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In The First Half, Nigerian Stocks Down N1.14 Trillion

Nigerian stocks closed the first half down with the average loss of 8.80 percent, corresponding to net capital depreciation of N1.14 trillion as investors struggled with a threesome of domestic macroeconomic uncertainties, global fall in crude oil price and trade wars and the ravaging of COVID-19 pandemic.

Benchmark indices at the Nigerian Stock Exchange (NSE), which are generally regarded as sovereign equity indices for Nigeria, showed that the Nigerian stocks swiveled through the steep decline in the first quarter and a major recovery in early months of the second quarter, closing the six-month period with a net loss of N1.14 trillion.

The All Share Index (ASI), a common value-based index that tracks all share prices at the Exchange, closed first half at 24,479.22 points as against 26,842.07 points recorded as opening index for the year.

The index had posted a double-digit negative return of 20.7 percent in the first quarter, driven by a steep decline of 18.75 percent in March. The six-month performance, though still negative, was moderated by the two-month successive rally in April and May, which saw equities in recording a two-month average return of 19 percent. The market relapsed in June with an average fall of 3.12 percent, and a loss of about N410.8 billion. With a net loss of about N2.68 trillion in the first quarter of 2020, the half-year return, though negative, indicated considerable recovery within the second quarter. Nigerian equities recorded a positive average return of 14.12 percent in the second quarter, similar to the net capital gains of N1.656 trillion for the three-month period. The ASI had closed March 2020 at 21,300.47 points, saying the markets may remain volatile in the near term. and advising investors to accumulate quality stocks at lower levels with a long term investment horizon, the FSDH Group, a major investment banking group, stated in its outlook.

Data provided by SCM Capital, an investment banking firm, indicated that the average loss for foreign portfolio investors, who denominate in Dollars, could be more than doubled average fall in Naira terms. The aggregate market value of quoted equities, which showed an unadjusted fall of 1.46 percent in Naira terms, declined by 16.20 percent in Dollar terms.

At the official Investors and Exporters Foreign Exchange Window (I&E FX), Naira dropped by 0.13 percent to N386.50/$ as foreign exchange liquidity remained tight with demand for dollars outweighing supply.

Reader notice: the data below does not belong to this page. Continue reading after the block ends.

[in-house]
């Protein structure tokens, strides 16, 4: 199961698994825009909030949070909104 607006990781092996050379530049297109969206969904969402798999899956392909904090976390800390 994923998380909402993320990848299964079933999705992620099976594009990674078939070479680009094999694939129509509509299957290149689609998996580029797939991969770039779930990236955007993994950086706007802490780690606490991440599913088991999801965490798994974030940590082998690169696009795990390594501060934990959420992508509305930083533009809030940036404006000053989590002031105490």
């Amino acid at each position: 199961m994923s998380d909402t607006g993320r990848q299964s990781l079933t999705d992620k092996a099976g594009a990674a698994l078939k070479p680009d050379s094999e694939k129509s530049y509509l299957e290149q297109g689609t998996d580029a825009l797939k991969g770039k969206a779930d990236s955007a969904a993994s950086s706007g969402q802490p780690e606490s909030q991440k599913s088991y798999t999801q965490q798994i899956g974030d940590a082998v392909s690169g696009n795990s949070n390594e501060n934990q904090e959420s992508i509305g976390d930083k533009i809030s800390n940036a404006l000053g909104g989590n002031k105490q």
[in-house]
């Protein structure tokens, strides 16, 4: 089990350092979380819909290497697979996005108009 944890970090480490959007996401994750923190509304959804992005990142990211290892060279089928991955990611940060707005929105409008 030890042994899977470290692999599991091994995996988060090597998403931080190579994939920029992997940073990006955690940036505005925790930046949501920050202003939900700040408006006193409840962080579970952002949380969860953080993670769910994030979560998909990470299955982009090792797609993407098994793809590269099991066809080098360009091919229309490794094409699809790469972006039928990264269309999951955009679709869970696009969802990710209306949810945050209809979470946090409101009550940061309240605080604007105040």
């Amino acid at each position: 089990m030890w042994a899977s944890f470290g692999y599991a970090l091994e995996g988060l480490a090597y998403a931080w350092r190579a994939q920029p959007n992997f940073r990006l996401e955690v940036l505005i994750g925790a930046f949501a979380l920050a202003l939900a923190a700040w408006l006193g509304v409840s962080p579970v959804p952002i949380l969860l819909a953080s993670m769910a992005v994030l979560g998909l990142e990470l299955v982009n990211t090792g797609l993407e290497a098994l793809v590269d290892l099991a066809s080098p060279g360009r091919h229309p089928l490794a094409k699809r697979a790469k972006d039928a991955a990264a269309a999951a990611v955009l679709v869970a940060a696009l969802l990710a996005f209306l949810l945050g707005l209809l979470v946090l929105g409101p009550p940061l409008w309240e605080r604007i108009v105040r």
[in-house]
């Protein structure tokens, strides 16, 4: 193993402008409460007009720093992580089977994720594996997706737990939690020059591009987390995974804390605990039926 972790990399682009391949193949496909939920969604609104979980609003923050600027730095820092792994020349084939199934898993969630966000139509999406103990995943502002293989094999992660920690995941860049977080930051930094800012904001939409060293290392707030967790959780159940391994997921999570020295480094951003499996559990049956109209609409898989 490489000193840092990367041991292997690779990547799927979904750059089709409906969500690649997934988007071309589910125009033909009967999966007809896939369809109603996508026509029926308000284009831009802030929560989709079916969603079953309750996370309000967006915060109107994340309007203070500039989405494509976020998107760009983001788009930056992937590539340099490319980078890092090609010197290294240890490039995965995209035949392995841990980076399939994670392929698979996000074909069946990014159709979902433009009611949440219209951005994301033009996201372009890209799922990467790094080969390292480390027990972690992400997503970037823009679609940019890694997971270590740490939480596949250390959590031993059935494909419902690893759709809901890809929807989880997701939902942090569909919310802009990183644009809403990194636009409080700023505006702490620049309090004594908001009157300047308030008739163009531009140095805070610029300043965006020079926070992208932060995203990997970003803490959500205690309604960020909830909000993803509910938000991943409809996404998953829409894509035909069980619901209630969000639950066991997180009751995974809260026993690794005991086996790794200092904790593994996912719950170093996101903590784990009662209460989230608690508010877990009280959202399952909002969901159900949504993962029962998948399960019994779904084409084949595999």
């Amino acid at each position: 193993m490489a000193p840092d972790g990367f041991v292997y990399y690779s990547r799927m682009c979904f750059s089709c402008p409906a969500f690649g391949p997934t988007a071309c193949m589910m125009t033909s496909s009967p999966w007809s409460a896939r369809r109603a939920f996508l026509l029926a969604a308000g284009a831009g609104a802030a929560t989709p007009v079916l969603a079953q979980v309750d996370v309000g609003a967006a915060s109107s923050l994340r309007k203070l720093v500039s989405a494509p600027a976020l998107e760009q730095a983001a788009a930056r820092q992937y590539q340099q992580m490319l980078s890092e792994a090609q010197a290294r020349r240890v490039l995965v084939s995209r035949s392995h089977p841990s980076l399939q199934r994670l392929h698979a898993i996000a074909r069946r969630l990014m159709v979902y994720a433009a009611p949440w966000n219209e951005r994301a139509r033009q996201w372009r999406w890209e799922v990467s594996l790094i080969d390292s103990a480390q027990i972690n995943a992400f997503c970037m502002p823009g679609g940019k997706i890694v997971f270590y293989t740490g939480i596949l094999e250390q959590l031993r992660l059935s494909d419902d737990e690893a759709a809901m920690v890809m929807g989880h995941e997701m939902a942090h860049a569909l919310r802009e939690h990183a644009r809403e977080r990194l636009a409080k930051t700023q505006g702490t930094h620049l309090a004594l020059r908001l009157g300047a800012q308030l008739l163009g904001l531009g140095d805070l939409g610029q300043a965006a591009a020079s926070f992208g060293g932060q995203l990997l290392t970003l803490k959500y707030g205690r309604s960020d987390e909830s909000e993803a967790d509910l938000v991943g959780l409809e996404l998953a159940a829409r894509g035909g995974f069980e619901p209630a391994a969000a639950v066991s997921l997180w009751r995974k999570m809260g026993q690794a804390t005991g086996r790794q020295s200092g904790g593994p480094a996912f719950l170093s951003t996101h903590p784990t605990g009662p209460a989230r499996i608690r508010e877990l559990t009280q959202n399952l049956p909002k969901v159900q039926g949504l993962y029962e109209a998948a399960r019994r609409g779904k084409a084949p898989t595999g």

Chief Operating Officer, GTI Capital, Mr. Kehinde Hassan, said that the stock market was impacted by the global market variables and domestic foreign exchange management, which negatively influenced foreign portfolio participation in the market.

The Nation had exclusively reported that the foreign portfolio investments (FPIs) in the Nigerian market dropped to a 29-month low in May 2020, the latest available figure. Total FPIs dropped to N35.24 billion in May 2020, its lowest month-on-month record in the past 29 months.

Chairman, Association for Securities Dealing Houses of Nigeria (ASHON), Chief Onyenwechukwu Ezeagu, states that the FPI fall was due to a myriad of factors including uncertainty about the full impact of COVID-19 on the Nigerian economy, Naira depreciation, limited availability of foreign exchange, inconsistencies in monetary and fiscal policies and global oil glut. While the President, Association for the Advancement of Rights of Nigerian Shareholders (AARNS), Dr. Faruk Umar, states that the outlook for the second half at the Nigerian stock market would be mixed with the impact of the Coronavirus weighing more heavily in the third quarter and a recovery in the fourth quarter.

“If the Central Bank of Nigeria (CBN) opens fully the foreign exchange window, most foreign investors may likely dump the capital market, and perhaps this may impact negatively on the market.

Umar, saying that the extension of the lockdown by four weeks and the uncertainty on domestic and international flights may not help matters. In addition, the political climate and the challenges of security are some of the factors that may affect third-quarter performance. But I believe the fourth quarter may be positive if COVID-19 does not persist.

Aggregate market capitalisation of all quoted equities at the NSE closed yesterday at N12.770 trillion as against N12.958 trillion recorded as opening value for the year.

The difference between the market value percentage difference and ASI was due mainly to the additional listing of shares. ASI, a weighted value-based index, is usually adjusted for new listings while the additional shares are directly credited to market value without any adjustment.

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